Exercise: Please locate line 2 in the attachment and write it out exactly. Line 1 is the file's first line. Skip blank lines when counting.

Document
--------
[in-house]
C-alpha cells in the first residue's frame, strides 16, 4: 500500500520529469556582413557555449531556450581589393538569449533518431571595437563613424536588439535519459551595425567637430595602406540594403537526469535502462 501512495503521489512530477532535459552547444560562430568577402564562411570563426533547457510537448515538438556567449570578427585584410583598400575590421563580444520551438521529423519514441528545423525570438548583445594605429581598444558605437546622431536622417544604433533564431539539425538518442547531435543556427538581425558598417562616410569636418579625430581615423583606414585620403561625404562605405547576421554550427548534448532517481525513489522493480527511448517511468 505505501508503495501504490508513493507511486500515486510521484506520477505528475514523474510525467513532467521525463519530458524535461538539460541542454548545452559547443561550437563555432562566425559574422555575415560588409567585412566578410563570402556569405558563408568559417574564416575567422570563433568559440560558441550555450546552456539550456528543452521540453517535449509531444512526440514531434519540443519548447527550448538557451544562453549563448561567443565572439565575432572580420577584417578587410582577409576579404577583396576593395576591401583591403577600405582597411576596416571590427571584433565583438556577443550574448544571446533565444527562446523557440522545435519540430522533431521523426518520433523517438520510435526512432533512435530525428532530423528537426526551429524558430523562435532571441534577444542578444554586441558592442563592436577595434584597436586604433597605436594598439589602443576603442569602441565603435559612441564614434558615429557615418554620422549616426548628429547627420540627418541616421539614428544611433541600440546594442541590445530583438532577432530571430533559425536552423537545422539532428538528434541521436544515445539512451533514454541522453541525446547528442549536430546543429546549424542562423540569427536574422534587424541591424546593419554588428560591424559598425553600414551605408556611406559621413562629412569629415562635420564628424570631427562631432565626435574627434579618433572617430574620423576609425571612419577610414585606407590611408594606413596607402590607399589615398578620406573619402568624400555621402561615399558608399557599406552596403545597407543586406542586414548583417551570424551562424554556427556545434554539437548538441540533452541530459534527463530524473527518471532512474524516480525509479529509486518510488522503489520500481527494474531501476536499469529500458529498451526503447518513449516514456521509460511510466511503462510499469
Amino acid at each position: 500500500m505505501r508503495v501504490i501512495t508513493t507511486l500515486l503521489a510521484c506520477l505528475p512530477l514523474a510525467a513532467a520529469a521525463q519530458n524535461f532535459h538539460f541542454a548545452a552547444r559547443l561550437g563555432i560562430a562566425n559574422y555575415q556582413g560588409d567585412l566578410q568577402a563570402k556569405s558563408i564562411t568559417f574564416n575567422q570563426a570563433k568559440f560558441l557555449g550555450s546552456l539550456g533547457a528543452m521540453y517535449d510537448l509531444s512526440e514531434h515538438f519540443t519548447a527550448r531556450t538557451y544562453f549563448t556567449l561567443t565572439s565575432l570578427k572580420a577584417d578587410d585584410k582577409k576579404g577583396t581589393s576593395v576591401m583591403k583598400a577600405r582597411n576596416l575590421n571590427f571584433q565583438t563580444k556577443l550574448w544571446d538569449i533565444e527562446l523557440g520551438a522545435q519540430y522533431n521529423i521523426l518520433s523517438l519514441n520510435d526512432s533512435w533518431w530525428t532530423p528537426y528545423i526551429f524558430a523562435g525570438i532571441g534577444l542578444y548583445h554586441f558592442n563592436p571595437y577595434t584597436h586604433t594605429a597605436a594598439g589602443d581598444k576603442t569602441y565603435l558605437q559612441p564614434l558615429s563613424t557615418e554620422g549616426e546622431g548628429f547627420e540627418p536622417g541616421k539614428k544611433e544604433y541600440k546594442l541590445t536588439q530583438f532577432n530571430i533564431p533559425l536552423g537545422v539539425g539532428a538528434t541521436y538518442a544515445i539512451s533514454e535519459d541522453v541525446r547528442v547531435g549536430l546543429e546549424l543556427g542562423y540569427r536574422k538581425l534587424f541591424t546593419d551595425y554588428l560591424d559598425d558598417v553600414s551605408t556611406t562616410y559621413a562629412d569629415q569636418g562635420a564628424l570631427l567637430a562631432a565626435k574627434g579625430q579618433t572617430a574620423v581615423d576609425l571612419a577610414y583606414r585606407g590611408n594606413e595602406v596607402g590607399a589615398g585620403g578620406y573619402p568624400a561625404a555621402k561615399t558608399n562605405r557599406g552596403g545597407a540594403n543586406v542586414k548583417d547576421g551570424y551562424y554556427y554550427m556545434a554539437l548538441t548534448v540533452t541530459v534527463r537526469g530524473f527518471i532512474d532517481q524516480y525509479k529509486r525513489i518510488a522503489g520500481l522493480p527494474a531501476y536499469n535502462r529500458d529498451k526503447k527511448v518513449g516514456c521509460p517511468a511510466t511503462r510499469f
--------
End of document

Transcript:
C-alpha cells in the first residue's frame, strides 16, 4: 500500500520529469556582413557555449531556450581589393538569449533518431571595437563613424536588439535519459551595425567637430595602406540594403537526469535502462 501512495503521489512530477532535459552547444560562430568577402564562411570563426533547457510537448515538438556567449570578427585584410583598400575590421563580444520551438521529423519514441528545423525570438548583445594605429581598444558605437546622431536622417544604433533564431539539425538518442547531435543556427538581425558598417562616410569636418579625430581615423583606414585620403561625404562605405547576421554550427548534448532517481525513489522493480527511448517511468 505505501508503495501504490508513493507511486500515486510521484506520477505528475514523474510525467513532467521525463519530458524535461538539460541542454548545452559547443561550437563555432562566425559574422555575415560588409567585412566578410563570402556569405558563408568559417574564416575567422570563433568559440560558441550555450546552456539550456528543452521540453517535449509531444512526440514531434519540443519548447527550448538557451544562453549563448561567443565572439565575432572580420577584417578587410582577409576579404577583396576593395576591401583591403577600405582597411576596416571590427571584433565583438556577443550574448544571446533565444527562446523557440522545435519540430522533431521523426518520433523517438520510435526512432533512435530525428532530423528537426526551429524558430523562435532571441534577444542578444554586441558592442563592436577595434584597436586604433597605436594598439589602443576603442569602441565603435559612441564614434558615429557615418554620422549616426548628429547627420540627418541616421539614428544611433541600440546594442541590445530583438532577432530571430533559425536552423537545422539532428538528434541521436544515445539512451533514454541522453541525446547528442549536430546543429546549424542562423540569427536574422534587424541591424546593419554588428560591424559598425553600414551605408556611406559621413562629412569629415562635420564628424570631427562631432565626435574627434579618433572617430574620423576609425571612419577610414585606407590611408594606413596607402590607399589615398578620406573619402568624400555621402561615399558608399557599406552596403545597407543586406542586414548583417551570424551562424554556427556545434554539437548538441540533452541530459534527463530524473527518471532512474524516480525509479529509486518510488522503489520500481527494474531501476536499469529500458529498451526503447518513449516514456521509460511510466511503462510499469